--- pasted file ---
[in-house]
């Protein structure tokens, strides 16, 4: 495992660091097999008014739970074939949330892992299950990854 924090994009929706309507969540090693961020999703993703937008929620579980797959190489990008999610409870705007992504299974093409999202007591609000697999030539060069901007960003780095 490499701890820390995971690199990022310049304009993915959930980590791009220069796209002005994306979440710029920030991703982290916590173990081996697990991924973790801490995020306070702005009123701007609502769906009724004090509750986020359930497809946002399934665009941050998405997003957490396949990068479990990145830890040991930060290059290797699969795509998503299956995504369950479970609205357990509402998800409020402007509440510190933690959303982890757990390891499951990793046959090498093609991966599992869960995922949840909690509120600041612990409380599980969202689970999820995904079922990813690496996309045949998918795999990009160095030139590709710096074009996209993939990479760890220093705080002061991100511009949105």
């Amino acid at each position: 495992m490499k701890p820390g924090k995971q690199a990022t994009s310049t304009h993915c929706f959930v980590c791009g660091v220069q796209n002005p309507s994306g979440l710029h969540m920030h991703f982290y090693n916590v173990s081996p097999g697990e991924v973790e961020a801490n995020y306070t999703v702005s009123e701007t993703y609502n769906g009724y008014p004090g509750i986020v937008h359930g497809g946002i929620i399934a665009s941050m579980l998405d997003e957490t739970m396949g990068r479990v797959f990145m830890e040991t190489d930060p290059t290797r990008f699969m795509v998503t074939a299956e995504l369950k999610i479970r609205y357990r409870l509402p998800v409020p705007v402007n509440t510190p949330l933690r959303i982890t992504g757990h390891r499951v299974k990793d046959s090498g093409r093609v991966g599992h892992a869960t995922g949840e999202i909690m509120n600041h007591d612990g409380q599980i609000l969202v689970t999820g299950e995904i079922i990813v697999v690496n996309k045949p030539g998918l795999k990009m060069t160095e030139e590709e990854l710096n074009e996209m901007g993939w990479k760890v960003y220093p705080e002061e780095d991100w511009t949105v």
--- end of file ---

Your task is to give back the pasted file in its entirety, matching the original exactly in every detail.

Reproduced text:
[in-house]
């Protein structure tokens, strides 16, 4: 495992660091097999008014739970074939949330892992299950990854 924090994009929706309507969540090693961020999703993703937008929620579980797959190489990008999610409870705007992504299974093409999202007591609000697999030539060069901007960003780095 490499701890820390995971690199990022310049304009993915959930980590791009220069796209002005994306979440710029920030991703982290916590173990081996697990991924973790801490995020306070702005009123701007609502769906009724004090509750986020359930497809946002399934665009941050998405997003957490396949990068479990990145830890040991930060290059290797699969795509998503299956995504369950479970609205357990509402998800409020402007509440510190933690959303982890757990390891499951990793046959090498093609991966599992869960995922949840909690509120600041612990409380599980969202689970999820995904079922990813690496996309045949998918795999990009160095030139590709710096074009996209993939990479760890220093705080002061991100511009949105």
């Amino acid at each position: 495992m490499k701890p820390g924090k995971q690199a990022t994009s310049t304009h993915c929706f959930v980590c791009g660091v220069q796209n002005p309507s994306g979440l710029h969540m920030h991703f982290y090693n916590v173990s081996p097999g697990e991924v973790e961020a801490n995020y306070t999703v702005s009123e701007t993703y609502n769906g009724y008014p004090g509750i986020v937008h359930g497809g946002i929620i399934a665009s941050m579980l998405d997003e957490t739970m396949g990068r479990v797959f990145m830890e040991t190489d930060p290059t290797r990008f699969m795509v998503t074939a299956e995504l369950k999610i479970r609205y357990r409870l509402p998800v409020p705007v402007n509440t510190p949330l933690r959303i982890t992504g757990h390891r499951v299974k990793d046959s090498g093409r093609v991966g599992h892992a869960t995922g949840e999202i909690m509120n600041h007591d612990g409380q599980i609000l969202v689970t999820g299950e995904i079922i990813v697999v690496n996309k045949p030539g998918l795999k990009m060069t160095e030139e590709e990854l710096n074009e996209m901007g993939w990479k760890v960003y220093p705080e002061e780095d991100w511009t949105v």